Kourelis et al. [19] showed that patients with AL amyloidosis and > 10% BMPCs and those with AL amyloidosis and CRAB have poorer prognoses than those with only AL amyloidosis based on the consensus that AL amyloidosis and hypercalcemia, renal insufficiency, anemia, and bone lesions can coexist with multiple myeloma [1920]. However, our patients with AL-PCMM type amyloidosis had a poorer prognosis in the multivariate analysis compared to those with the AL-only type. Although it was not significantly different, the estimated median OS of patients with AL-CRAB tended to be shorter than those with the AL-only type.
Furthermore, the multivariate analysis revealed that the AL-PCMM type, involvement of three or more organs, and > 1,800 pg/mL NT-proBNP are significant prognostic factors, as has been reported previously [1719]. The number of organs involved has not been shown to be a prognostic factor; however, our patients with three or more amyloidosis-involved organs almost always had heart involvement (86.1%). Because of the high proportion of patients with heart involvement, the number of organs involved could be a significant prognostic factor.
The kidney is affected in 50% to 80% of patients with AL amyloidosis, but our data show that those with GI involvement had less frequent renal involvement [1321]. There may have been selection bias in our study because it was conducted in a single center. Accordingly, further studies of renal involvement in patients with GI amyloidosis should be conducted.
Several limitations of our study should be mentioned. First, it is difficult to generalize the results because the data were obtained from a relatively small number of patients in a single center. Second, this was a retrospective study, and data for some laboratory parameters were lacking. In particular, TnI was a significant prognostic factor in the univariate analysis, but was excluded from the multivariate analysis due to insufficient data. Third, there was selection bias as our center is a tertiary hospital. Thus, many of the patients had more severe and advanced-stage disease. The shorter OS likely reflects this selection bias.
In summary, we documented the clinical characteristics and outcomes of patients with biopsy-proven GI amyloidosis. Esophagogastroduodenoscopy is the preferred method for confirming GI involvement in patients with amyloidosis. The prognosis of AL amyloidosis with GI involvement was poorer, and those patients presented with more organ involvement and more advanced disease than those without GI involvement. Further work is required to investigate the prognosis of patients with GI amyloidosis because of the lack of studies of OS in this patient group.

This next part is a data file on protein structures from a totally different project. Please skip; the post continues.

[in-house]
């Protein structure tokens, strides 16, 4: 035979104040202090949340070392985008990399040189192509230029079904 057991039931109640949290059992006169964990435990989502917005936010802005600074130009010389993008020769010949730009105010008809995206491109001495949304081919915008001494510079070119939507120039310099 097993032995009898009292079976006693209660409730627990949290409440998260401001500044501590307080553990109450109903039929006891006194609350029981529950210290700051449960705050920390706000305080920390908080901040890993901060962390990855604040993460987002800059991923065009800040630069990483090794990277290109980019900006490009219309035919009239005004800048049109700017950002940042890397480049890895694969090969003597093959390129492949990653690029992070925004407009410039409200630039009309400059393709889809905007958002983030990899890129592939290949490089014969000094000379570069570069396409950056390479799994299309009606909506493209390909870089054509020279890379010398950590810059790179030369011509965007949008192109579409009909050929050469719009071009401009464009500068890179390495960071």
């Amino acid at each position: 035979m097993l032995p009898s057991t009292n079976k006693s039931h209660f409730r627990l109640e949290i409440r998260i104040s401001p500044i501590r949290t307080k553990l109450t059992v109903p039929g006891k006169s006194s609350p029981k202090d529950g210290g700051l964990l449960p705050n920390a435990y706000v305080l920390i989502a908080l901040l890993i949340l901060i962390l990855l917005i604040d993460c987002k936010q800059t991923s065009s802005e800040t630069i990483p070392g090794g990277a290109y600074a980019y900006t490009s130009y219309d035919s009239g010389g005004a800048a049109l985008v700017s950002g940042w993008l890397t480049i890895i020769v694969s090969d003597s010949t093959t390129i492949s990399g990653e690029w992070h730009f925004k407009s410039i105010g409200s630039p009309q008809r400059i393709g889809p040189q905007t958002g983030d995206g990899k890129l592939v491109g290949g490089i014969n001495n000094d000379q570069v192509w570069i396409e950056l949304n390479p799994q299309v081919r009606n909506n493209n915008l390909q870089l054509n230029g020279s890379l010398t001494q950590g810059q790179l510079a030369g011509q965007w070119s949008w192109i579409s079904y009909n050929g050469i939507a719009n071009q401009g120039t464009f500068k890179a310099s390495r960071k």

1. The incidence of gastrointestinal amyloidosis is higher in Korea than that in Western countries.
2. The prognosis of amyloidosis light chain with gastrointestinal involvement is poorer, particularly in patients who presented with more organ involvement and more advanced disease.


This study was supported by a grant from the Korea Health Technology R&D Project, Ministry of Health and Welfare, Republic of Korea (A120175).

Conflict of interest

Conflict of interest: No potential conflict of interest relevant to this article was reported.


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Figure 1
Overall survival of patients with amyloidosis light chain. GI, gastrointestinal.
Table 1
Patient disease distribution

Values are presented as number (%).

GI, gastrointestinal.

Table 2
Clinical presentation of patients with gastrointestinal amyloidosis

Values are presented as number (%).

AL, amyloidosis light chain; AA, amyloid A protein; ATTR, amyloidosis transthyretin-related.

Table 3
Systemic amyloidosis light chain with or without gastrointestinal involvement

AL, amyloidosis light chain; GI, gastrointestinal; ECOG, Eastern Cooperative Oncology Group; Ig, immunoglobulin; FLC, free light chain; iFLC, involved free light chain; dFLC, difference between involved and uninvolved free light chain; NT-proBNP, N-terminal pro-brain natriuretic peptide.

aValues are presented as number (%) or median (range).

bValues are presented as numbers of patients with available data/total numbers of patients.

Table 4
Prognostic factors in patients with amyloidosis light chain

OS, overall survival; HR, hazard ratio; CI, confidence interval; AL, amyloidosis light chain; CRAB, hypercalcemia, renal insufficiency, anemia, and bone lesions; PCMM, plasma cell multiple myeloma; GI, gastrointestinal; ECOG, Eastern Cooperative Oncology Group; NT-proBNP, N-terminal pro-brain natriuretic peptide.